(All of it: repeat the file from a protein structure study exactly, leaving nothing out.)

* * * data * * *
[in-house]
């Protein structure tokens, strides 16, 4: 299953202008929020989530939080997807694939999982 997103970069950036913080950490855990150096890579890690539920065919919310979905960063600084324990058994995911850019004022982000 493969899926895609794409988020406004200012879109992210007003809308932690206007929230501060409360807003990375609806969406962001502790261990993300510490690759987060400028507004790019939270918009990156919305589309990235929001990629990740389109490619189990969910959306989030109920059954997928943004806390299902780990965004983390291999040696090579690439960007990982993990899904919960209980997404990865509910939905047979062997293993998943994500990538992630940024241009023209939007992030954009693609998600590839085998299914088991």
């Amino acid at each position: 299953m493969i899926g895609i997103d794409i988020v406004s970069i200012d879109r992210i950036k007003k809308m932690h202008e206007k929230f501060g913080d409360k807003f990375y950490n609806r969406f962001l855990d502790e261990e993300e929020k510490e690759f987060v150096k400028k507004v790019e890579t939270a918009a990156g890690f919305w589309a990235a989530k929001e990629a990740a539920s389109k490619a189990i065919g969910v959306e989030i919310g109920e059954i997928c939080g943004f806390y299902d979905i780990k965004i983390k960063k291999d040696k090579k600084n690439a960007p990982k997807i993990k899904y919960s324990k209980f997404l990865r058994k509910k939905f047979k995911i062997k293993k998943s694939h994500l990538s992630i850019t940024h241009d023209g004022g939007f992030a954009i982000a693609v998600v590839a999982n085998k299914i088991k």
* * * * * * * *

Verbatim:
[in-house]
């Protein structure tokens, strides 16, 4: 299953202008929020989530939080997807694939999982 997103970069950036913080950490855990150096890579890690539920065919919310979905960063600084324990058994995911850019004022982000 493969899926895609794409988020406004200012879109992210007003809308932690206007929230501060409360807003990375609806969406962001502790261990993300510490690759987060400028507004790019939270918009990156919305589309990235929001990629990740389109490619189990969910959306989030109920059954997928943004806390299902780990965004983390291999040696090579690439960007990982993990899904919960209980997404990865509910939905047979062997293993998943994500990538992630940024241009023209939007992030954009693609998600590839085998299914088991």
């Amino acid at each position: 299953m493969i899926g895609i997103d794409i988020v406004s970069i200012d879109r992210i950036k007003k809308m932690h202008e206007k929230f501060g913080d409360k807003f990375y950490n609806r969406f962001l855990d502790e261990e993300e929020k510490e690759f987060v150096k400028k507004v790019e890579t939270a918009a990156g890690f919305w589309a990235a989530k929001e990629a990740a539920s389109k490619a189990i065919g969910v959306e989030i919310g109920e059954i997928c939080g943004f806390y299902d979905i780990k965004i983390k960063k291999d040696k090579k600084n690439a960007p990982k997807i993990k899904y919960s324990k209980f997404l990865r058994k509910k939905f047979k995911i062997k293993k998943s694939h994500l990538s992630i850019t940024h241009d023209g004022g939007f992030a954009i982000a693609v998600v590839a999982n085998k299914i088991k």